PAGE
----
LOL! You really are a special kind of idiot. If you'd understand it I'd point out that there are ways learn that your "point of view"* is wrong...

(* read: made up shit fresh from your behinds)

Reply Score: 2

Intro Spot on!
by sfzamd on Wed 29th Mar 2017 04:08 UTC
sfzamd
Member since:
2015-09-19

The First line of the reports nailed it! Corruption with a Capital!

Reply Score: 2

Its not just your browsing history!
by benali72 on Wed 29th Mar 2017 06:03 UTC
benali72
Member since:
2008-05-03

It's important to point out that it's not just your browsing history that's for sale here. The bill gives a green light to ISPs to do any kind of snopping they like on your connetion, including deep packet inspection.

Anything not transmitted by HTTPS will be looked at and potentially stored by your ISP.

It's a good time to go VPN and use the HTTPS Everywhere plug-in for popular browsers.

Reply Score: 5

Alfman Member since:
2011-01-28

benali72,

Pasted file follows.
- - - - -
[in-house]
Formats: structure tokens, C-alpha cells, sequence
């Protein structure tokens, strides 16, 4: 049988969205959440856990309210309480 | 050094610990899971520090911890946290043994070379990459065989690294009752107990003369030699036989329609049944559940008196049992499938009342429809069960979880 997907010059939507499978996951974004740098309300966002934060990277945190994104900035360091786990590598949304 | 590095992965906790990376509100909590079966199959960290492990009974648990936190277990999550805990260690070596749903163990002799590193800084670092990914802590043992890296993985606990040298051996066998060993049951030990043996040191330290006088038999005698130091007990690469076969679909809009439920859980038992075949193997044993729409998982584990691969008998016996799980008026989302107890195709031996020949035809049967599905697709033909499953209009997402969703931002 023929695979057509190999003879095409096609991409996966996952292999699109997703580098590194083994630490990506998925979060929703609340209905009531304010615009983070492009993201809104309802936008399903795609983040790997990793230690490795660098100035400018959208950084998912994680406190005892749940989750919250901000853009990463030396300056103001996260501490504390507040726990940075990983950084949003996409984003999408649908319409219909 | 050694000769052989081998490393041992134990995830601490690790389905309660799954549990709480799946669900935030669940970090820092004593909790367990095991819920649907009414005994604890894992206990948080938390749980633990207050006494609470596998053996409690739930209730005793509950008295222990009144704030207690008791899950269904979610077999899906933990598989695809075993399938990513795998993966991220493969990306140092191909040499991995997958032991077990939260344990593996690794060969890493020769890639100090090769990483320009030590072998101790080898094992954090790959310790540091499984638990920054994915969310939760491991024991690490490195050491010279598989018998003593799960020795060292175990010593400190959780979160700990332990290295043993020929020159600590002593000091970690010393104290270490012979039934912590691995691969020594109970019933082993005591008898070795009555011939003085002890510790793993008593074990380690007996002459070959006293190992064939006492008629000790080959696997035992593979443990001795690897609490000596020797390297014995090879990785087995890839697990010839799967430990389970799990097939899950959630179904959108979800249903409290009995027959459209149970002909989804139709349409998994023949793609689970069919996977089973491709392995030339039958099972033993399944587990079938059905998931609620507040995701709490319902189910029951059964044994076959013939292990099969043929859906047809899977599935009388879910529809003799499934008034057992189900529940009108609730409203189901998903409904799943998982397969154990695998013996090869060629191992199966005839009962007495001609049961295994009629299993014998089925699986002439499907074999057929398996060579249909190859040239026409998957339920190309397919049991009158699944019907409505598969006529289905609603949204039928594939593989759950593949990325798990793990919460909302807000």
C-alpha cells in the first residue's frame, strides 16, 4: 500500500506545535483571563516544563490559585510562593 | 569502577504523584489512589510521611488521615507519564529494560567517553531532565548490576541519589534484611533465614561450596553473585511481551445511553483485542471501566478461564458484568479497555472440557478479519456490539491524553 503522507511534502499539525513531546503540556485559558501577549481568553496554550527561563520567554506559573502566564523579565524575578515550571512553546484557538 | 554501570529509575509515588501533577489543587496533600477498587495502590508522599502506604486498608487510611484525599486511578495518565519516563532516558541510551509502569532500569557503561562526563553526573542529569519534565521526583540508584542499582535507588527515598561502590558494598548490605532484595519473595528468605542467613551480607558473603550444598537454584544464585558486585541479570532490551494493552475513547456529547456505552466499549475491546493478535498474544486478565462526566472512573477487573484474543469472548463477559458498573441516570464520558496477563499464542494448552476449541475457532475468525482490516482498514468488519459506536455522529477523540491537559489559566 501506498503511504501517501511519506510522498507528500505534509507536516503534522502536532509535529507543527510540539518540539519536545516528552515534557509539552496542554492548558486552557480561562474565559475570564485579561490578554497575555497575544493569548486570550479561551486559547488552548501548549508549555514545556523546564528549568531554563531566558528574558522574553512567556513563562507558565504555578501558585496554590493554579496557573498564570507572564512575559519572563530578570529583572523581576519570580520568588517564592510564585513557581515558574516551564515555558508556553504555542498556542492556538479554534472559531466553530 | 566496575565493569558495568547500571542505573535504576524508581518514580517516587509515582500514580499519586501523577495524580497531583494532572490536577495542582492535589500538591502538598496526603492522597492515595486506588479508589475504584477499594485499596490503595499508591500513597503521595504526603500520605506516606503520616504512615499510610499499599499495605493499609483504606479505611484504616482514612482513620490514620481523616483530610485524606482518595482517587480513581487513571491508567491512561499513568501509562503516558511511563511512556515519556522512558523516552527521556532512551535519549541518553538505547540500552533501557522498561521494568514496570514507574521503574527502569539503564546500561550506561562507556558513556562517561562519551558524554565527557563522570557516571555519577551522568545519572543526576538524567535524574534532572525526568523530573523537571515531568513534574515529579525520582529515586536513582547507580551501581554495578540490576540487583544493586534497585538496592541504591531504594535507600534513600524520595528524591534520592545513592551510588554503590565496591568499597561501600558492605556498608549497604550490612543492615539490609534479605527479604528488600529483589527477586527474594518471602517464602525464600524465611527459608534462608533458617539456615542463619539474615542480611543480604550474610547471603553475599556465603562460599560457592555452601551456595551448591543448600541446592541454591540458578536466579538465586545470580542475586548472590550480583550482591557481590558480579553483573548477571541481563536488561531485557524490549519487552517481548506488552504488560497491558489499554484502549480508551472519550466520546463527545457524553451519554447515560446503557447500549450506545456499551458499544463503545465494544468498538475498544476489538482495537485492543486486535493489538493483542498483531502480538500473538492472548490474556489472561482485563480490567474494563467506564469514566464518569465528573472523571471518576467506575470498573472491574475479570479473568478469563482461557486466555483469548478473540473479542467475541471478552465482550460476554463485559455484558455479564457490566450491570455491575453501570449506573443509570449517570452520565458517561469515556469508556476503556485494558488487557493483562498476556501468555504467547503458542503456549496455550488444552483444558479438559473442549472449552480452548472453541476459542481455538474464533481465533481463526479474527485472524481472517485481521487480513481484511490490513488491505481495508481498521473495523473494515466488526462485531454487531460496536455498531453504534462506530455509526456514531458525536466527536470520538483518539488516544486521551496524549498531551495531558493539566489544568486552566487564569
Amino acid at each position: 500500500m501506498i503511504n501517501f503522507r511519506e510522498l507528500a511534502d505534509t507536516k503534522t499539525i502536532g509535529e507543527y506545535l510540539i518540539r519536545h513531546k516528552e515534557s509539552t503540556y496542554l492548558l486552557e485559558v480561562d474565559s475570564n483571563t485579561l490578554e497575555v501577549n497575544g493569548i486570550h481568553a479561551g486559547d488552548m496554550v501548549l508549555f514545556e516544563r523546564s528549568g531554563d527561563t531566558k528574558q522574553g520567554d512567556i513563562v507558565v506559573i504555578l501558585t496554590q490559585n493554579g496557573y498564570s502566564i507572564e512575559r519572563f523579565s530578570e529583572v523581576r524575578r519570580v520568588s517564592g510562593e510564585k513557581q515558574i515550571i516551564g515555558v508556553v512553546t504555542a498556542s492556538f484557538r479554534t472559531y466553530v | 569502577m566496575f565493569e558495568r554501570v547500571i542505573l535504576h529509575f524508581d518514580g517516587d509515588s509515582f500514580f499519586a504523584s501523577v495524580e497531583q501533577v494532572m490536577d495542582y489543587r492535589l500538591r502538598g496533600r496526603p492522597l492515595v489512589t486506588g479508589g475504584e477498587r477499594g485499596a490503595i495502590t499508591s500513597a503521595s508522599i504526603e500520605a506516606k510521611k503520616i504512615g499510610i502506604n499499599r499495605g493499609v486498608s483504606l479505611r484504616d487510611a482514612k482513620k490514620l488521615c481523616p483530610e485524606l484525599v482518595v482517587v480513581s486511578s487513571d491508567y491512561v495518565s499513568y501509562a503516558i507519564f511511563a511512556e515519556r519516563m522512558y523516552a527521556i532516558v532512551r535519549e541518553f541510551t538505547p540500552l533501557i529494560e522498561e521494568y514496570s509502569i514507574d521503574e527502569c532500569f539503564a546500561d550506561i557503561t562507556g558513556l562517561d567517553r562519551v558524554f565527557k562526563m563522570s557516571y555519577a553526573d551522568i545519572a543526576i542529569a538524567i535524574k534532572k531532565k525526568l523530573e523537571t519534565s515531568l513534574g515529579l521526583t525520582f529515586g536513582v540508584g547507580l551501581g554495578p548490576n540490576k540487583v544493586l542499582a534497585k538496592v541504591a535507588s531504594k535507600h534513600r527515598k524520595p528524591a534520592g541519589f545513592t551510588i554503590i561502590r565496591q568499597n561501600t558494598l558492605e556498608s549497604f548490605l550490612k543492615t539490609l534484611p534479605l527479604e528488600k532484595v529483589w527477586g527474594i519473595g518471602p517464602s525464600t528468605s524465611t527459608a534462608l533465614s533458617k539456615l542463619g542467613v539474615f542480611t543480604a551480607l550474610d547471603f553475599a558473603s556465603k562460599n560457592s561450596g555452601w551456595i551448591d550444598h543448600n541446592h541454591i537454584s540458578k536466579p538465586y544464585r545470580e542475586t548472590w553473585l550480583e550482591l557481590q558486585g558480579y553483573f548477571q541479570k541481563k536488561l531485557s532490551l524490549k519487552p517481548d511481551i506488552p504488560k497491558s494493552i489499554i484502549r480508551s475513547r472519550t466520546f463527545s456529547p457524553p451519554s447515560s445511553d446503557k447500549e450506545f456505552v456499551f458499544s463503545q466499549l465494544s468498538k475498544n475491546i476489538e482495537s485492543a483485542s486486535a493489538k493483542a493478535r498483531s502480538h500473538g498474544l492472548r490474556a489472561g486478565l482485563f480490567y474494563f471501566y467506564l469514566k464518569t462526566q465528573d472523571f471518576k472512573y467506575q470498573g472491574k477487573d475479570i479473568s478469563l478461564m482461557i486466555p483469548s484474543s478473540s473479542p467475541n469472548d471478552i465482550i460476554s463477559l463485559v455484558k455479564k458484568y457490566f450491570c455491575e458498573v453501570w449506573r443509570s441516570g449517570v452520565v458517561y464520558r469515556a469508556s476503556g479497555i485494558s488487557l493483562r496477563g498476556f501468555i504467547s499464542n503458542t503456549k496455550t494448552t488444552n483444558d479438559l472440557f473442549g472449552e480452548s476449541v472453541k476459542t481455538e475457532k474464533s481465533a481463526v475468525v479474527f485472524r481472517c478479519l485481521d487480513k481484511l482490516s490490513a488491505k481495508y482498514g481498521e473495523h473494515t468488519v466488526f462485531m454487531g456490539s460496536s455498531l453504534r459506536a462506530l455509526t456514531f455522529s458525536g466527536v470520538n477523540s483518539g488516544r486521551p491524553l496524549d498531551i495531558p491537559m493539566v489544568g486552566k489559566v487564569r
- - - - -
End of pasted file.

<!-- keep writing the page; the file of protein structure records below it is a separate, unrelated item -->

It's important to point out that it's not just your browsing history that's for sale here. The bill gives a green light to ISPs to do any kind of snopping they like on your connetion, including deep packet inspection.

Anything not transmitted by HTTPS will be looked at and potentially stored by your ISP.



It isn't just a theoretical intrusion to privacy either, there were ISPs in the US and EU that were doing this by partnering up with spyware companies like Phorm to collect data and inject tracking beacons for use by advertisers. At the time, it was allegedly being done in secret, which is really the worst case scenario for infringing on privacy.

https://wiki.openrightsgroup.org/wiki/Phorm


It's a good time to go VPN and use the HTTPS Everywhere plug-in for popular browsers.